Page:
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|Emma does not learn her lesson
Written by Glenn
(2/14/2011 2:10 p.m.)
in consequence of the missive, Ch23: Sadness for the Martins; Perturbed with Emma!, penned by jeffrey
At the end of Chapter 21, after the Bates leave, Harriet came to Highbury "with just the heated, agitated look which hurrying thither with a full heart was likely to give; and the "Oh! Miss Woodhouse, what do you think has happened!" which instantly burst forth, had all the evidence of corresponding perturbation. Harriet was eager to tell Emma that she had encountered the Martins at Ford's. I get the impression that Robert Martin still loved Harriet and she still loved him. Harriet was embarrassed that she had rejected his proposal but the Martins were kind and helpful to her.
"Oh! Miss Woodhouse, do talk to me and make me comfortable again." Show some independence! Very sincerely did Emma wish to do so; but it was not immediately in her power. She was obliged to stop and think. Emma thinking? That's a good sign! But No! (in a John Belushi voice), she was just going to separate Harriet from her true love again. ...what was the value of Harriet's description? So easily pleased -- so little discerning; -- what signified her praise? Emma has no respect for Harriet's mind or heart. She treats her like a pet, to be led about.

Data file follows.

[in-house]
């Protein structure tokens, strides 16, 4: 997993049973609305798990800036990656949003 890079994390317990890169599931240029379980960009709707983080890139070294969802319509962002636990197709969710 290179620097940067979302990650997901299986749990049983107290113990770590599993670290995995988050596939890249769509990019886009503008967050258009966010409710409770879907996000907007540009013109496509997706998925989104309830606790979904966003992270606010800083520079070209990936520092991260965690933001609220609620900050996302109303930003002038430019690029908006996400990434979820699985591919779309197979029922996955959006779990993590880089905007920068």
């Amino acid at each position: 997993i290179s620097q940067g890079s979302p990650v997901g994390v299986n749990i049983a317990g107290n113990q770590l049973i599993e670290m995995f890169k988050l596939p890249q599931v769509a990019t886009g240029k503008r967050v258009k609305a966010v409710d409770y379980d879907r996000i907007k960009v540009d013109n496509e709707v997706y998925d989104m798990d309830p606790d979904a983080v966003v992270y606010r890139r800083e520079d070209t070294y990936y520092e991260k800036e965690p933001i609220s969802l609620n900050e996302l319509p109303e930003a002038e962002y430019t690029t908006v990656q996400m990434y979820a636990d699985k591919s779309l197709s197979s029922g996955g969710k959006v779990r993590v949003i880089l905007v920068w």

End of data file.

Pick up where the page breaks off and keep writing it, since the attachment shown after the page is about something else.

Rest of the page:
She exerted herself; and did try to make her comfortable, by considering all that had passed as a mere trifle, and quite unworthy of being dwelt on.
"It might be distressing, for the moment," said she; "but you seem to have behaved extremely well; and it is over -- and may never -- can never, as a first meeting, occur again, and therefore you need not think about it."
Harriet said, "very true;" and she "would not think about it;" but still she talked of it -- still she could talk of nothing else; and Emma, at last, in order to put the Martins out of her head, was obliged to hurry on the news (Elton marrying), which she had meant to give with so much tender caution; hardly knowing herself whether to rejoice or be angry, ashamed or only amused, at such a state of mind in poor Harriet -- such a conclusion of Mr. Elton's importance with her!
As Harriet now lived (Highbury), the Martins could not get at her... So, Harriet is isolated and fully under Emma's thumb.
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